Friday, January 31, 2014

This Week's Sci-light!

Most of you already know the central dogma of Biology--DNA makes RNA makes protein.  Today's blog highlights a related discovery that according to author Monte Morin in an article published January 29, 2014 in the LA Times, "caught many experts off guard."


A stem cell, I'm sure, is familiar to you.  For review, stem cells are the undifferentiated cells of a multicellular organism that are capable of giving rise to other kinds of cell.  Miriam Webster's dictionary says it this way, "a simple cell in the body that is able to develop into any one of various kinds of cells (such as blood cells, skin cells, etc.)" 

The cells from which the beating heart above were grown are called STAP cells.  They are produced by taking the blood cells of newborn mice and soaking them for 30 minutes in a mildly acidic solution.  This procedure reprograms the cell to become capable of producing any cell in the body or a pluripotent cell.  STAP stands for stimulus triggered acquisition of pluripotency. 

According to Dr. Haruko Obakata, a biochemistry researcher at the RIKEN research institute in Japan and lead study author of Acid bath offers easy path to stem cells“It was really surprising to see that such a remarkable transformation could be triggered simply by stimuli from outside of the cell."  Why does this work?  Dr. Obakata and her colleagues stated simply that remains a mystery.

The implications for medical research are endless.  According to the LA Times article, "pluripotent stem cells are considered the basic building blocks of biology."  There are many controversies surrounding the use of stem cells, but if STAP cells can be created from a patient's own mature cells this could transform medical science.  

Do you want to be part of these kinds of discoveries?  Hurry for summer experiences, then.  
Here's a step in the right direction--Pathways to Science

Friday, January 10, 2014

This Week's Sci-light!

January is a time of new beginnings, fresh starts, and New Year's resolutions.  Perhaps the idea of a making a resolution that you anticipate breaking in just a few days has soured you on the fundamental idea of a clean slate.  It is true that you can change at any time, but there is something to the power of collectively bringing in the new.

An article on e Science News! (a great source for breaking science news) celebrated a discovery that could pave the way for a new chapter in world energy needs.  The burning of fuels derived from organic materials, commonly called fossil fuels, meets many of our energy needs today.  (If you take for granted electricity, try a day without it and see how much work you get done and fun you have.)  But meeting the needs of a world that is increasingly becoming electricity dependent, is no small matter.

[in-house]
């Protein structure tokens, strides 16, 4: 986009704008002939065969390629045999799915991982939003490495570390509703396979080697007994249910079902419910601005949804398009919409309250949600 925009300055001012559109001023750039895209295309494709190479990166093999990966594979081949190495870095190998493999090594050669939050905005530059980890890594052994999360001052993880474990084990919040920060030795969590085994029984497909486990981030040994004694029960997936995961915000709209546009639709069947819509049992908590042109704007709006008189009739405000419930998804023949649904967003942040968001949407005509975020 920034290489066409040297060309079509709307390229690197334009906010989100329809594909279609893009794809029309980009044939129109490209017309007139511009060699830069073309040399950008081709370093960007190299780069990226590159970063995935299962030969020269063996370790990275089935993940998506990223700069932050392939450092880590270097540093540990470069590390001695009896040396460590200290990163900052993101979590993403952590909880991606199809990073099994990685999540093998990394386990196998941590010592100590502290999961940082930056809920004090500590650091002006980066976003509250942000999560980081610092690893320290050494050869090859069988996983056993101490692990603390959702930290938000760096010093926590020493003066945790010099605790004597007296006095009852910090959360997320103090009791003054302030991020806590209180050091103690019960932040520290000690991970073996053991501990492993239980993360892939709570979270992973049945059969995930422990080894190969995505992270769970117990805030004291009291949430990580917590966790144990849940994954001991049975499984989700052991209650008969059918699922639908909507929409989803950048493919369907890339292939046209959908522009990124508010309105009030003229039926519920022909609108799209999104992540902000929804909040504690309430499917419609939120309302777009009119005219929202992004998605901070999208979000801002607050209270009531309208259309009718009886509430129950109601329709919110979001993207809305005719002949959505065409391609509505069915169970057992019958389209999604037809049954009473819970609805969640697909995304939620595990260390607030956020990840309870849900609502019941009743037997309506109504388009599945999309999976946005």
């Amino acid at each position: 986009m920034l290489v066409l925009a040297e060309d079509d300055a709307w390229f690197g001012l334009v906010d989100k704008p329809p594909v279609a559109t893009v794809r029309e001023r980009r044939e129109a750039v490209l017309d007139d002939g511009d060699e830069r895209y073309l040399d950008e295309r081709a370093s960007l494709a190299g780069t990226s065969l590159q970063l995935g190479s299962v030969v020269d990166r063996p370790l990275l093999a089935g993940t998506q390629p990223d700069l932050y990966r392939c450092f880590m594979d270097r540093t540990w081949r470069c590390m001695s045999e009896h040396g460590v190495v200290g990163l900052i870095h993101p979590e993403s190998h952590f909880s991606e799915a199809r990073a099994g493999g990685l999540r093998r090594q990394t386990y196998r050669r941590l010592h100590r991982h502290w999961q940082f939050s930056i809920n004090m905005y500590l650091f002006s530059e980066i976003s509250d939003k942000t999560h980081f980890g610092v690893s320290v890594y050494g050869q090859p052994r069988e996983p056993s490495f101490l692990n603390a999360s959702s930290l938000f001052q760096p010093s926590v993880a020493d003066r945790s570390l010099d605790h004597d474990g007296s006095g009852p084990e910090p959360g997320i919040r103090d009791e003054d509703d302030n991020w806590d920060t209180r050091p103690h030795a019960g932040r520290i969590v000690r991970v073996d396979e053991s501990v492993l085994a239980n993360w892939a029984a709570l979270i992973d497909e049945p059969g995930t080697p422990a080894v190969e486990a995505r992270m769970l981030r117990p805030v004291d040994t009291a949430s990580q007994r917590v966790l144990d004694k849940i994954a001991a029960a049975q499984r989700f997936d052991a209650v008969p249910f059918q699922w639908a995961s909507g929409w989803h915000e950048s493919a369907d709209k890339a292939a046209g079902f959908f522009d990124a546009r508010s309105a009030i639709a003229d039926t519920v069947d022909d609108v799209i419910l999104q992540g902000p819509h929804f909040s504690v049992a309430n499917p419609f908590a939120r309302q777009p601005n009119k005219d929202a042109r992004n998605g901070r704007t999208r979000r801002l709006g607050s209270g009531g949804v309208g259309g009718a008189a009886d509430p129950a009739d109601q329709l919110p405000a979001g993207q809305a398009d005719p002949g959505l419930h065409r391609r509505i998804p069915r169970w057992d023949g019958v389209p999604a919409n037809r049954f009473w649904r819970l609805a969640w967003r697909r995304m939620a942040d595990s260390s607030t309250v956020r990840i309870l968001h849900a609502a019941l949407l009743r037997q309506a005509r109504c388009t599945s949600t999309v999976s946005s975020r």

Vertum Partners &
Alternative energy sources are one of the avenues being explored for just such a purpose.  Researchers are experimenting with energy produced by wind, sun and water.  A book I recently found, Gust or Bust, by Hannah Flynn and Ljiljana Grubisic takes readers through the benefits and challenges of windmills in the context of climate science and energy production.  One of the problems with using wind energy, for example, is that the energy produced varies.  To compensate for low wind, the energy generated during high wind has to be stored in batteries.  The cost of the batteries is high and reduces the cost-effectiveness of this form of energy...  

Photo credit Eliza Grinnell
...but there is a new solution!  Scientists at the Harvard School of Engineering and Applied Sciences in collaboration with colleagues from Chemistry, Materials Science and Chemical Biology have developed a "metal-free flow battery that relies on the electrochemistry of naturally abundant, inexpensive, small organic (carbon-based) molecules called quinones, which are similar to molecules that store energy in plants and animals."

Photo credit Eliza Grinnell
The article adeptly outlines the current challenges of energy storage with traditional batteries and presents the clear economic and efficiency advantages of their battery comprised of electrochemical conversion hardware and a separate chemical storage tank.

The application of such a invention gives me hope.  But what really strikes me is all the interdisciplinary work that was done to invent the battery.  Such work cannot be done by solitary individuals but through shared ideas and actions.

At any rate, here's to the the New Year--may it be filled with new imaginations, new collaborations, new actions and new discoveries!